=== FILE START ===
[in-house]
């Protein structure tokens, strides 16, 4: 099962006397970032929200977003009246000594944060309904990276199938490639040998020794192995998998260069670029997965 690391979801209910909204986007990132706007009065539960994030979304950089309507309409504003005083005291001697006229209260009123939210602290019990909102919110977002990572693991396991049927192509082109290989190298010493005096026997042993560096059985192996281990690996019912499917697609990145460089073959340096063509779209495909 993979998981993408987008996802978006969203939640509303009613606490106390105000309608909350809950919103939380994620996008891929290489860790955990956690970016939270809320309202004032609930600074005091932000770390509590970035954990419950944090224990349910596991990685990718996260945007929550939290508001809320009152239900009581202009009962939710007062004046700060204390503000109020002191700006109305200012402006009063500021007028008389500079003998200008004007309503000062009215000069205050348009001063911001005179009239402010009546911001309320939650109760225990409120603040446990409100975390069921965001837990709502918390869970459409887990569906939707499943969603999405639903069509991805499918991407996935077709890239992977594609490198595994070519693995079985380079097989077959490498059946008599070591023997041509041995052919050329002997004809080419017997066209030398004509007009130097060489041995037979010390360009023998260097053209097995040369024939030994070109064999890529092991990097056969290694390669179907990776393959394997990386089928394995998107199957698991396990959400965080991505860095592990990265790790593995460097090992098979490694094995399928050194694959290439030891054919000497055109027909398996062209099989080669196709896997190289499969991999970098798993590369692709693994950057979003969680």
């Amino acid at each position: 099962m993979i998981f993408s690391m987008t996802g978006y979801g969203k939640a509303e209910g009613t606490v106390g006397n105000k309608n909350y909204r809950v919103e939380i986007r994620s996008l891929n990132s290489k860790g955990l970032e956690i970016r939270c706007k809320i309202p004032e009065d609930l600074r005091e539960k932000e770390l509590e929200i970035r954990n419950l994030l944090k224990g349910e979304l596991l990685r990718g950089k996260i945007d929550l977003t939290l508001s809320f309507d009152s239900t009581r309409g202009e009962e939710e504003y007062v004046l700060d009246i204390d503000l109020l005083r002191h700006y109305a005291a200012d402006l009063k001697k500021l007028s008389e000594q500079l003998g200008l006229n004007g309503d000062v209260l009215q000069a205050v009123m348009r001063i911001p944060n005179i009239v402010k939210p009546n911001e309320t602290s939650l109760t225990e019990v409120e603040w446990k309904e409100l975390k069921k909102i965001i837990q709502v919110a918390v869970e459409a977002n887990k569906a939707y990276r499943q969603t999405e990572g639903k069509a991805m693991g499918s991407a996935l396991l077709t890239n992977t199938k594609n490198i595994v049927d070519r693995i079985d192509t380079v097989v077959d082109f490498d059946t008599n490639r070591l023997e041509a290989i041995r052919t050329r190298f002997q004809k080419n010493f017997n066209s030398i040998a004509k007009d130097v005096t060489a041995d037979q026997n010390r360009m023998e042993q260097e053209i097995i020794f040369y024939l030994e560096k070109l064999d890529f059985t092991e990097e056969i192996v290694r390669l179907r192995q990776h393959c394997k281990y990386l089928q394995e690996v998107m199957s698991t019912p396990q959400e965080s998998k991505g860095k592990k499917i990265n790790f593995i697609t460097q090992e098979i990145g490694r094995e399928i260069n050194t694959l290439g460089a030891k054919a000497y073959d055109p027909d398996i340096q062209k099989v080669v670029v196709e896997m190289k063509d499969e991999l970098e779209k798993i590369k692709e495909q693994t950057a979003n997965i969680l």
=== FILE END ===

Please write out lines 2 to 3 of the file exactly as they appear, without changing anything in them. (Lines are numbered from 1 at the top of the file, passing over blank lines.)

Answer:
């Protein structure tokens, strides 16, 4: 099962006397970032929200977003009246000594944060309904990276199938490639040998020794192995998998260069670029997965 690391979801209910909204986007990132706007009065539960994030979304950089309507309409504003005083005291001697006229209260009123939210602290019990909102919110977002990572693991396991049927192509082109290989190298010493005096026997042993560096059985192996281990690996019912499917697609990145460089073959340096063509779209495909 993979998981993408987008996802978006969203939640509303009613606490106390105000309608909350809950919103939380994620996008891929290489860790955990956690970016939270809320309202004032609930600074005091932000770390509590970035954990419950944090224990349910596991990685990718996260945007929550939290508001809320009152239900009581202009009962939710007062004046700060204390503000109020002191700006109305200012402006009063500021007028008389500079003998200008004007309503000062009215000069205050348009001063911001005179009239402010009546911001309320939650109760225990409120603040446990409100975390069921965001837990709502918390869970459409887990569906939707499943969603999405639903069509991805499918991407996935077709890239992977594609490198595994070519693995079985380079097989077959490498059946008599070591023997041509041995052919050329002997004809080419017997066209030398004509007009130097060489041995037979010390360009023998260097053209097995040369024939030994070109064999890529092991990097056969290694390669179907990776393959394997990386089928394995998107199957698991396990959400965080991505860095592990990265790790593995460097090992098979490694094995399928050194694959290439030891054919000497055109027909398996062209099989080669196709896997190289499969991999970098798993590369692709693994950057979003969680």
């Amino acid at each position: 099962m993979i998981f993408s690391m987008t996802g978006y979801g969203k939640a509303e209910g009613t606490v106390g006397n105000k309608n909350y909204r809950v919103e939380i986007r994620s996008l891929n990132s290489k860790g955990l970032e956690i970016r939270c706007k809320i309202p004032e009065d609930l600074r005091e539960k932000e770390l509590e929200i970035r954990n419950l994030l944090k224990g349910e979304l596991l990685r990718g950089k996260i945007d929550l977003t939290l508001s809320f309507d009152s239900t009581r309409g202009e009962e939710e504003y007062v004046l700060d009246i204390d503000l109020l005083r002191h700006y109305a005291a200012d402006l009063k001697k500021l007028s008389e000594q500079l003998g200008l006229n004007g309503d000062v209260l009215q000069a205050v009123m348009r001063i911001p944060n005179i009239v402010k939210p009546n911001e309320t602290s939650l109760t225990e019990v409120e603040w446990k309904e409100l975390k069921k909102i965001i837990q709502v919110a918390v869970e459409a977002n887990k569906a939707y990276r499943q969603t999405e990572g639903k069509a991805m693991g499918s991407a996935l396991l077709t890239n992977t199938k594609n490198i595994v049927d070519r693995i079985d192509t380079v097989v077959d082109f490498d059946t008599n490639r070591l023997e041509a290989i041995r052919t050329r190298f002997q004809k080419n010493f017997n066209s030398i040998a004509k007009d130097v005096t060489a041995d037979q026997n010390r360009m023998e042993q260097e053209i097995i020794f040369y024939l030994e560096k070109l064999d890529f059985t092991e990097e056969i192996v290694r390669l179907r192995q990776h393959c394997k281990y990386l089928q394995e690996v998107m199957s698991t019912p396990q959400e965080s998998k991505g860095k592990k499917i990265n790790f593995i697609t460097q090992e098979i990145g490694r094995e399928i260069n050194t694959l290439g460089a030891k054919a000497y073959d055109p027909d398996i340096q062209k099989v080669v670029v196709e896997m190289k063509d499969e991999l970098e779209k798993i590369k692709e495909q693994t950057a979003n997965i969680l």